COLUMBIA - So far, a set of comedies performed in concert format at MU's Corner Playhouse has played to sold-out houses and been followed by some useful feedback from the audience.
"One by One," the final of the three "Comedies in Concert," will be performed Tuesday. Actors, selected from open auditions earlier this year, will spend the day getting ready for it.
“One by One” is sold out. However, people can get their names on a waiting list by showing up early for the 8 p.m. Tuesd"One by One" is sold out. However, people can get their names on a waiting list by showing up early for the 8 p.m. Tuesday performance at the Corner Playhouse at the intersection of Hitt Street and University Avenue.ay performance at the Corner Playhouse at the intersection of Hitt Street and University Avenue.
Written by Michael Kramer, "One by One" is a play within a play in which members of the company are killed off one by one; a surprise ending is promised. Series director David Crespy chose the three comedies from a number of ideas presented at the Missouri Playwrights Workshop.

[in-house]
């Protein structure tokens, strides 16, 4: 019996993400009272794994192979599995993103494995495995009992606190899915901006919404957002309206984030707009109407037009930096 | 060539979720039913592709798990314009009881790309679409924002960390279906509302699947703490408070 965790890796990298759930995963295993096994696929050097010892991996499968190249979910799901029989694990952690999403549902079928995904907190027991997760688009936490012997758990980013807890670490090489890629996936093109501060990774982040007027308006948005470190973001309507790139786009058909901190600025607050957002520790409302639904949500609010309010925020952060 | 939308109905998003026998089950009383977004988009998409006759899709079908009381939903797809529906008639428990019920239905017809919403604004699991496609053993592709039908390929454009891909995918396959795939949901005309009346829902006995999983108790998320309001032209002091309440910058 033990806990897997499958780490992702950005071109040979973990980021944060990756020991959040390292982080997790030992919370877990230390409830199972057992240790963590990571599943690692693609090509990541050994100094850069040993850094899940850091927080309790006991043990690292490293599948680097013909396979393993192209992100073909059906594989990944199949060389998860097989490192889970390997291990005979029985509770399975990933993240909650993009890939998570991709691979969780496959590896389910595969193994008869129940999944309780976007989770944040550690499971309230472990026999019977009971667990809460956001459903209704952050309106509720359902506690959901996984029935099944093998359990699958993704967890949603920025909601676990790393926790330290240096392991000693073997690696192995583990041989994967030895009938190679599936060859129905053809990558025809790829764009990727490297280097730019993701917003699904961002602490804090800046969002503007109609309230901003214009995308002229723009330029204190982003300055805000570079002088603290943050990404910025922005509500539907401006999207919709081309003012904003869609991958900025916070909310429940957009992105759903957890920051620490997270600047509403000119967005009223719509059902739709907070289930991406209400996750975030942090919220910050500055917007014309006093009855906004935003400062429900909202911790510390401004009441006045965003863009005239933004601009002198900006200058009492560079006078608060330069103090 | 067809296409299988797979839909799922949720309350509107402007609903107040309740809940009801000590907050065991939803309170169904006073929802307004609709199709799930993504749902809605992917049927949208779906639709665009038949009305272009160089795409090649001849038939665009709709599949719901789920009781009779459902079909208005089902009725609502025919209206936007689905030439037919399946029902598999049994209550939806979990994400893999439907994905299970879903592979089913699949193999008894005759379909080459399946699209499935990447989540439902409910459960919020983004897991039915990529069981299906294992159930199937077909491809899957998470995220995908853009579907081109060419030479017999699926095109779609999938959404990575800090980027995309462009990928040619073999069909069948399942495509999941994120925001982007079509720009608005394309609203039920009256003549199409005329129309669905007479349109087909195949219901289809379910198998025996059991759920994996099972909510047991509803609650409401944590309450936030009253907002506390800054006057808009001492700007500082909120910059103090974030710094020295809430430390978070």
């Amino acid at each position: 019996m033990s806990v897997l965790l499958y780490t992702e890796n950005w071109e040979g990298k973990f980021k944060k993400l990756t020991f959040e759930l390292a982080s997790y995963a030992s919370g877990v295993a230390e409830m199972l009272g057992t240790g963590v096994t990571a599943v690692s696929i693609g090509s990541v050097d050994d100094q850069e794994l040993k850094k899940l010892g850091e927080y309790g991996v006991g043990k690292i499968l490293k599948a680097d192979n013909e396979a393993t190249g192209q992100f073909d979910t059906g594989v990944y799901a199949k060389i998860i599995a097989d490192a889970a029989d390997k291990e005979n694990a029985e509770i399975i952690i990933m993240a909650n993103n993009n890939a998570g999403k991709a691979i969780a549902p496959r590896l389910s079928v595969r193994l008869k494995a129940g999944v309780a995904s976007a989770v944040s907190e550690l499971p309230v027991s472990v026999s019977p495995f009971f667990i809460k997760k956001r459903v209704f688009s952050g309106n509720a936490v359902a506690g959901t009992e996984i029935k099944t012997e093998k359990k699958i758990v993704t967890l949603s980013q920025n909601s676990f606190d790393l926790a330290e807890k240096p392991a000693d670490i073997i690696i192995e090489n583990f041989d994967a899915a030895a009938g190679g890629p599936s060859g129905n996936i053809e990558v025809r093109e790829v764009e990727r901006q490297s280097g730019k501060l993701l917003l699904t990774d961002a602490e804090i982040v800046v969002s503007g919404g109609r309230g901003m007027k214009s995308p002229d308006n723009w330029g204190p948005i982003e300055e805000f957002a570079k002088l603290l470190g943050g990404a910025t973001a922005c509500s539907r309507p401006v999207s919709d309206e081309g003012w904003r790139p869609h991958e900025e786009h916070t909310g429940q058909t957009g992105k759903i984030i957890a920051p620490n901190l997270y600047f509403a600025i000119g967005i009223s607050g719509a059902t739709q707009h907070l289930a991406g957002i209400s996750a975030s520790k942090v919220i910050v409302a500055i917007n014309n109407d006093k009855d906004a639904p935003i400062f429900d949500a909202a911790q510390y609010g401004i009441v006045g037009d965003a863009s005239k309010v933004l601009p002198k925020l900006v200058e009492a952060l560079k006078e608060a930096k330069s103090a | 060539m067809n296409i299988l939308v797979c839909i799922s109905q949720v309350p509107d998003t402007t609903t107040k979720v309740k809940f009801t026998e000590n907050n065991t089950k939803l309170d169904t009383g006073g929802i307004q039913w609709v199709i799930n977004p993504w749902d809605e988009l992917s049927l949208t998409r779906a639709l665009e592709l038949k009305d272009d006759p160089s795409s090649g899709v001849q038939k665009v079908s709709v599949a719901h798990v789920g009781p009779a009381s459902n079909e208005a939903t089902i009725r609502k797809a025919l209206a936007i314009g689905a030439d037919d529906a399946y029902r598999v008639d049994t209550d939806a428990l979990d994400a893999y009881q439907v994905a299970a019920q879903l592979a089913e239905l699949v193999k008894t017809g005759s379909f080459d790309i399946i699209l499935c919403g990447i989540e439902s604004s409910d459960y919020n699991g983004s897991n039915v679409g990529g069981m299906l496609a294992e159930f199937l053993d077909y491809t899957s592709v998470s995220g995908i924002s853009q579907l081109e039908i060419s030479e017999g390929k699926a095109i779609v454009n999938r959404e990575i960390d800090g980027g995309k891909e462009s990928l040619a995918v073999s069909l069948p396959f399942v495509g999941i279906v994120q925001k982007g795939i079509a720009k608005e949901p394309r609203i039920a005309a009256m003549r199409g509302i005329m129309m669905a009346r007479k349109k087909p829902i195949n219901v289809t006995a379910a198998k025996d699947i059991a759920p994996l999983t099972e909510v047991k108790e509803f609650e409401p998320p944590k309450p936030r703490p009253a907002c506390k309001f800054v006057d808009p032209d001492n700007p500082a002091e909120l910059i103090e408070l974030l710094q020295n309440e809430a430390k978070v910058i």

The other two comedies, "Listen" by Kathrine Varnes and "Heigh Ho, Skelter!" by Ron Zank, were performed on previous Tuesdays. This is the first time these plays have been performed, and the goal is to have the audience take part in refining the scripts by discussing the play with the playwright after its performance.
Kramer, who is chairman of the communication department at MU, wrote "One by One" in the spring of 2006 over about two months and has worked on it a number of times since.
"It's based on some personal experiences in community theater," Kramer said. "It was kind of a way to weave some different people that I met and some typical people in community theater into a play." It will be performed by eight actors who are students, faculty and community members.
"I think watching the actors perform is the most fun for me," Kramer said. "The next best is getting the audience reaction. It could be the worst part, too - revising is never fun."
The plays are performed in concert format, which means there are minimal costumes and lighting, and the actors read from concert stands.
"The typical play in full production is rehearsed for four weeks," Crespy said. "We rehearse these concert readings in exactly six hours; three hours for the initial read-through, and then I stage the piece in the second three-hour segment."
There is really no time to practice the technical aspects, and the lighting and sounds cues are done on the spot, Crespy said. "It's pretty insane, but it usually turns out pretty funny."